A FLYING fox expert has warned the trimming of bat trees at the Cairns Novotel Oasis Resort would need to be done branch-by-branch under close supervision to avoid another environmental crackdown by the State Government.
Cairns Regional Council today will decide on an application by Novotel to remove two trees and trim three trees by up to 20 per cent at its Lake St resort in the CBD.
The application comes months after the council was fined $15,000 for disturbing flying foxes and trimming trees in 2014.
Wild About Australia biologist Dr Martin Cohen, who also is the council’s consultant and chairman of its flying fox committee, met the council six weeks ago to inspect the site.
He said the two trees the hotel planned to remove were not used by flying foxes but believed the proposal to trim the other three tree canopies by up to 20 per cent was too much.
He said the work would need to be undertaken in March or April next year, after breeding season, otherwise “all hell would break loose”.
“It probably doesn’t make a huge difference, but if they accidentally (trim) 25 per cent, it will,” Dr Cohen said.
“They need someone like me to watch and talk them through which branches,” he said.
“They (flying foxes) can’t just fly around and not come back. They will settle somewhere else. We don’t want them at the Esplanade or Shields street.”
A council report said a poinciana, a mango tree and a beach calophyllum would be pruned.
A coconut tree next to the pool would be removed due to damage to the hotel pool and path, while an apple blossom at the front of the property would be cut down due to “poor health and instability”.
The hotel originally wanted to trim the three tree canopies by up to 30 per cent but in the report that amount of trimming was described as “not acceptable”.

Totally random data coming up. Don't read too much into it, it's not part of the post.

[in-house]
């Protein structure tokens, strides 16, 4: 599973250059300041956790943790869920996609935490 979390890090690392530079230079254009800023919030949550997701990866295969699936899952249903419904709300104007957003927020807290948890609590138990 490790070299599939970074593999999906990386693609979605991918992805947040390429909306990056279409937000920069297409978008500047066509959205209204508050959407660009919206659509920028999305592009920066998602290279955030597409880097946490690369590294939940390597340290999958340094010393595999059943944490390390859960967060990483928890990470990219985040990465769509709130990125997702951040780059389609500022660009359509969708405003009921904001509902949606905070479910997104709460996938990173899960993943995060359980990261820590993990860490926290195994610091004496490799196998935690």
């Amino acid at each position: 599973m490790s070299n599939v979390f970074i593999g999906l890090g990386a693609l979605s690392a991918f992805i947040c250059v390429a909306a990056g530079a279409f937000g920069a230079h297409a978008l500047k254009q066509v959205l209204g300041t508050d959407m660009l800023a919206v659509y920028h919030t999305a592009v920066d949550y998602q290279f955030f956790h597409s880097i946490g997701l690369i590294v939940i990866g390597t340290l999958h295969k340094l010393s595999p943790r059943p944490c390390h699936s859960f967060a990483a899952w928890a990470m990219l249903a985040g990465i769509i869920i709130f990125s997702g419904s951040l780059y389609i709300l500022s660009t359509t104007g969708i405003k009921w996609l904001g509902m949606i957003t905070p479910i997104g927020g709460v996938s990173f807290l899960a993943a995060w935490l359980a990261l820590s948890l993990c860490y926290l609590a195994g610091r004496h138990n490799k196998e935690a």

The report says fallen branches and potential dropping branches are “a danger to infrastructure, pedestrians and vehicles.”
Advice from an aborist in the report shows one tree is infested, rotten and decayed, while another is in “rapid decline” with a very poor sap flow. Others are in “average” or “good” health.
If native wildlife is found the Department of Environment and Heritage Protection needs to be contacted.
Approval to trim and remove trees occupied by flying foxes would also need to be granted by the state and federal governments.
The Novotel Oasis Resort’s director of sales was contacted for comment.
Quck trim turns costly for Council
August 2014: Cairns Regional Council approves the felling of 11 mango and fig trees from the site of the Novotel Oasis Resort on Lake St. The hotelier claimed the bats were a potential health risk and their noise and smell had reduced patronage.
September 2014: The Federal Government grants permission to start clearing works after May 1, 2015.
May 2015: Contractors start removing trees watched by protesters.
August 2016: The council is fined $15,000 after pleading guilty to three charges for disturbing flying foxes and trimming trees in 2014.